Nobody joins a government agency to boost their popularity. Some agencies take more lumps in the media and the public's eye than others, however, and it would be hard to find an agency less popular - at least this month - than the U.S. Food and Drug Administration (FDA). Two incidents involving public health are to blame: one involving antibiotics and the other a controversial chemical in many consumer plastics.
Last week, the FDA finally took a small measure of action, based on its own advice, 34 years late. The agency has issued an order prohibiting certain uses of the cephalosporin class of antibiotics in farm animals, including cattle, swine, chickens and turkeys. The new rules are in effect as of April 5, 2012, according to an announcement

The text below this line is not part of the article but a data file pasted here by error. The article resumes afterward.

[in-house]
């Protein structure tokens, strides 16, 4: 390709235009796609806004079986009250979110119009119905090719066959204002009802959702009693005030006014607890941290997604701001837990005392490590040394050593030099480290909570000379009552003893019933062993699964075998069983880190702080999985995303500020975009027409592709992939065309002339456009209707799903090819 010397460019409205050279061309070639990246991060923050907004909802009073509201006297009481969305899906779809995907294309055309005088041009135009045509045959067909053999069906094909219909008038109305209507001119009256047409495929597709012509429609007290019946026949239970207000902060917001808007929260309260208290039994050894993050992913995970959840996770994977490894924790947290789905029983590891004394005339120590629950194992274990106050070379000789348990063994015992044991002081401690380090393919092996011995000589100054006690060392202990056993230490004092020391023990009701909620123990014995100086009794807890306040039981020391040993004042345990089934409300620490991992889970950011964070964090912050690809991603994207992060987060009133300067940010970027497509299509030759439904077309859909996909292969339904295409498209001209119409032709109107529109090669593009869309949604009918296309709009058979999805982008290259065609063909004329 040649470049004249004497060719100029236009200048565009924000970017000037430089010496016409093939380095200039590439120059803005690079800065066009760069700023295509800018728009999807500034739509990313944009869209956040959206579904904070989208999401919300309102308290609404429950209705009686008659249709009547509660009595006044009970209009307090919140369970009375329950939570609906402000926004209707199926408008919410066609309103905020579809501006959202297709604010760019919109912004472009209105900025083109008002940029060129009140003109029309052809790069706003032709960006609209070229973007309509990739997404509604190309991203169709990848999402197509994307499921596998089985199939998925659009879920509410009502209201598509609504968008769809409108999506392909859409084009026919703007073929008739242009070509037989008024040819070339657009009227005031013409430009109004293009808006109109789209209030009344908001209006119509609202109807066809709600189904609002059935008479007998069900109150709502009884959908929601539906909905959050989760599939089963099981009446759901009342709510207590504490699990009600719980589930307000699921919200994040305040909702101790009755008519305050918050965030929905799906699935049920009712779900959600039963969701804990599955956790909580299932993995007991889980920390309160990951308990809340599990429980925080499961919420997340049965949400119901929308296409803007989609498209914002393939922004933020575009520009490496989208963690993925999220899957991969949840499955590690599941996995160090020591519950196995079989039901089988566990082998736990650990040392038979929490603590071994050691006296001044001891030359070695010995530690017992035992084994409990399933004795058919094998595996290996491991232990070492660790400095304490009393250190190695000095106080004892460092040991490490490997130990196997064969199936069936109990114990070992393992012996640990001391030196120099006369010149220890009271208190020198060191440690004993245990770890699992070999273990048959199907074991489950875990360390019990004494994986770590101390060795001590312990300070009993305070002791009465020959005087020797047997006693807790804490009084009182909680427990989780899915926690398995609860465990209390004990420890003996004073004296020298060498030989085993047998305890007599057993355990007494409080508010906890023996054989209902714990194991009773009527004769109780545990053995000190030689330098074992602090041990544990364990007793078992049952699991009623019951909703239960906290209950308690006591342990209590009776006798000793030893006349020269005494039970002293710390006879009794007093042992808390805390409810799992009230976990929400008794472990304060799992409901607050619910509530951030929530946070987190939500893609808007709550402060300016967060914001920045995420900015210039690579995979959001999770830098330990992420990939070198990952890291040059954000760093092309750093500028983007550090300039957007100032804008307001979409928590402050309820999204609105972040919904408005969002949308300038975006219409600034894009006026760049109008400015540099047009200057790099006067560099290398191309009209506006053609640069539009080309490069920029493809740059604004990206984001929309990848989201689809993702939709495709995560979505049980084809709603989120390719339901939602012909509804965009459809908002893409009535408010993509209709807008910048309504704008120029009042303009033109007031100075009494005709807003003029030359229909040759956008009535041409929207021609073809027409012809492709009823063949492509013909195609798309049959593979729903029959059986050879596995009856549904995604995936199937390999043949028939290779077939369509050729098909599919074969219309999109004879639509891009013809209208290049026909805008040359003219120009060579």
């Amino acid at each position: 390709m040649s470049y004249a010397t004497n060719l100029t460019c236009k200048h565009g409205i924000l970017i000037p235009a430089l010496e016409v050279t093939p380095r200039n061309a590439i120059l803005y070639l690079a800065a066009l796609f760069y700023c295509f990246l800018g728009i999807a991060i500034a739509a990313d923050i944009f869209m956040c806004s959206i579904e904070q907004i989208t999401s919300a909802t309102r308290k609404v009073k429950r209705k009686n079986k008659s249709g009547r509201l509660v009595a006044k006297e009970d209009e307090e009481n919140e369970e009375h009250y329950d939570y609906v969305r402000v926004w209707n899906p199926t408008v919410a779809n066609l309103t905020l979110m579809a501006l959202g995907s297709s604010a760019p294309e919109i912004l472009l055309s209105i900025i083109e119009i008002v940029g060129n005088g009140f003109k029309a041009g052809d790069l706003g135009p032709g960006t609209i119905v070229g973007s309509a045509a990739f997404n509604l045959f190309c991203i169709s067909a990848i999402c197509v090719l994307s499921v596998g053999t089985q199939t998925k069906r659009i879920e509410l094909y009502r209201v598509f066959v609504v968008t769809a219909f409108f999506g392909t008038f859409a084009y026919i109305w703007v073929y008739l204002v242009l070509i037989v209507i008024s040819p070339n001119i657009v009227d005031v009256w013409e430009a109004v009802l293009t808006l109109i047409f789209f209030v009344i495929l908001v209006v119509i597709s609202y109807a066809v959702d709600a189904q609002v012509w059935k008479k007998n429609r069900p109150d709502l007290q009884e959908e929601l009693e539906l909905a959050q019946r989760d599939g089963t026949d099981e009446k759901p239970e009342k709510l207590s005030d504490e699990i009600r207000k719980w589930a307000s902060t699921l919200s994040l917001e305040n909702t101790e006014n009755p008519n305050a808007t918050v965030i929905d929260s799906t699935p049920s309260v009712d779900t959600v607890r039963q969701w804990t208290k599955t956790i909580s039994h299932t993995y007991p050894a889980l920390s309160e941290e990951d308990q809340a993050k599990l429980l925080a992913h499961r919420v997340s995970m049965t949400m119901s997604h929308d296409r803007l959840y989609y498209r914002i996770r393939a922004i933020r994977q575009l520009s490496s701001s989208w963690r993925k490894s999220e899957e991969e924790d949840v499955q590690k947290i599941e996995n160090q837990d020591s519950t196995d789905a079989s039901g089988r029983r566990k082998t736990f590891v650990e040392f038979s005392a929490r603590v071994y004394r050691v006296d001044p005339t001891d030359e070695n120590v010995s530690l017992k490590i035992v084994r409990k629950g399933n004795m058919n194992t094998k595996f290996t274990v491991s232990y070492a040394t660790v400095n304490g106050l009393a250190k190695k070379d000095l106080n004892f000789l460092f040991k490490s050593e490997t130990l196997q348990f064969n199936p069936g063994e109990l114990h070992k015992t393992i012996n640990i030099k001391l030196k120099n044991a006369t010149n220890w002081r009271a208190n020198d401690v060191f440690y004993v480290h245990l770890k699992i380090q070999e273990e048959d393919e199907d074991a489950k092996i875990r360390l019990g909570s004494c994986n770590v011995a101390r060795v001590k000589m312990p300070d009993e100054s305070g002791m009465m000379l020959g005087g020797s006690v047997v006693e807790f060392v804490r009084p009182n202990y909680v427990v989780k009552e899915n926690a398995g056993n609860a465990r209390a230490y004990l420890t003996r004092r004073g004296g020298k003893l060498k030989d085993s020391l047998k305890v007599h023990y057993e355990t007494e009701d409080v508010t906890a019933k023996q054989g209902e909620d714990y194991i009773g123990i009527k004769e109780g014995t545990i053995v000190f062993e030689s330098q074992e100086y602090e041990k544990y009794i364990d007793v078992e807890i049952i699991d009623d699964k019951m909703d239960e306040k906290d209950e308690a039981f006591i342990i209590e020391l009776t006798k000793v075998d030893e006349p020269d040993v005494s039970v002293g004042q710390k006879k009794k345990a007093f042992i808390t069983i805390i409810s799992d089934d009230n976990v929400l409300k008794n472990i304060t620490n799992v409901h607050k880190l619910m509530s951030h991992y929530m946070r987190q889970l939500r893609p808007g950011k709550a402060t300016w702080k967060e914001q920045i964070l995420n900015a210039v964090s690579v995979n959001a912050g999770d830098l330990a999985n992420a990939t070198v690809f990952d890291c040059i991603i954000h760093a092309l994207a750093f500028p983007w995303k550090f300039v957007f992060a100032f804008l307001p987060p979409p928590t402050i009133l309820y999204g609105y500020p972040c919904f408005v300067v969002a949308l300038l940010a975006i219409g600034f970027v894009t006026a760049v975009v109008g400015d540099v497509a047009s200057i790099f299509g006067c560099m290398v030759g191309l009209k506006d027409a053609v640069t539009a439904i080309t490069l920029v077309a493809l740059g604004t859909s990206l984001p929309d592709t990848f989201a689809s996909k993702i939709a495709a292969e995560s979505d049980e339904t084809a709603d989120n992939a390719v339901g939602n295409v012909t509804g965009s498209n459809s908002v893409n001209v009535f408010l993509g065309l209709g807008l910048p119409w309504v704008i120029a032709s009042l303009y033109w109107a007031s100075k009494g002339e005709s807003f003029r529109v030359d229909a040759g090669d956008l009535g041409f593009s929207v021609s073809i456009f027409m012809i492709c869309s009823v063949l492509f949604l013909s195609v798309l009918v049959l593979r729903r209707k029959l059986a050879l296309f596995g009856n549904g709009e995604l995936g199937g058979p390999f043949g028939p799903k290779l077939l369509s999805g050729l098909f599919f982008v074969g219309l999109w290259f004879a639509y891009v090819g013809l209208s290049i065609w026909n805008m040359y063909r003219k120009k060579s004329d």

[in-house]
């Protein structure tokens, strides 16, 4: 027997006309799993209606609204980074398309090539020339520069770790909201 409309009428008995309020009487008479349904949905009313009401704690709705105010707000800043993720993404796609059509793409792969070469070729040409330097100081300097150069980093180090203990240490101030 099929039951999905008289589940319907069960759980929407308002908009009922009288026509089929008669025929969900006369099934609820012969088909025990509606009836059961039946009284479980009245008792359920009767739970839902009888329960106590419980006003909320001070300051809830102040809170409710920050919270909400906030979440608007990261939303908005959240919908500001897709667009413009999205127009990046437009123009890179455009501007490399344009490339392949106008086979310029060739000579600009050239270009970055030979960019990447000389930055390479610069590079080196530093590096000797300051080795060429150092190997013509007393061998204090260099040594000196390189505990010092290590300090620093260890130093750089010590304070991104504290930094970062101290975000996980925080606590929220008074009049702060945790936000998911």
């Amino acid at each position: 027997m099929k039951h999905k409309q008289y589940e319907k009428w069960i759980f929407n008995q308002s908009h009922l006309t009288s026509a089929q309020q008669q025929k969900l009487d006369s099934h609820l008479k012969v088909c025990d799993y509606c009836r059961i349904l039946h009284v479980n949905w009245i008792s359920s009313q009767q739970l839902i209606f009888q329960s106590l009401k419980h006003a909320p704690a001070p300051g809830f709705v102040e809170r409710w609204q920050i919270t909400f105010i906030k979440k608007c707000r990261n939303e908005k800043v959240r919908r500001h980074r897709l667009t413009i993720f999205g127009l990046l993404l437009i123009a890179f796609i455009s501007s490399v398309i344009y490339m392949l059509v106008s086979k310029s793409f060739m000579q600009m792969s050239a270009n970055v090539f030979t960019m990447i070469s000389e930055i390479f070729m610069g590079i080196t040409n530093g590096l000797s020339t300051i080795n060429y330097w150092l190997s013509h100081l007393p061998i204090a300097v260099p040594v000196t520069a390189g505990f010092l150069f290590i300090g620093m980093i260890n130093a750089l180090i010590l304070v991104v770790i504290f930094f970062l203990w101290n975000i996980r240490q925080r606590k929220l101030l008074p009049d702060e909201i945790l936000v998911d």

from the FDA.
Why? Because the meat industry has been abusing cephalosporins and other antibiotics for decades, using the drugs liberally and without good cause except to speed animal growth by killing internal bacteria, and the danger this presents to the public is great. In fact, about 80 percent of the antibiotics sold in the U.S. are used in animal feed simply to boost animal growth and profits.
If one was trying to breed antibiotic-resistant bacteria, there wouldn't be a better method than the one industrial farms have devised. By giving animals the drugs in low doses, they kill some - but not all - of the germs in animals' bodies, leaving a few alive. These bacterial left living then gain immunity against the antibiotics through mutation, breeding and then spreading throughout the farm. Some of these bacteria are capable of infecting humans, who are then unable to be treated with standard antibiotics.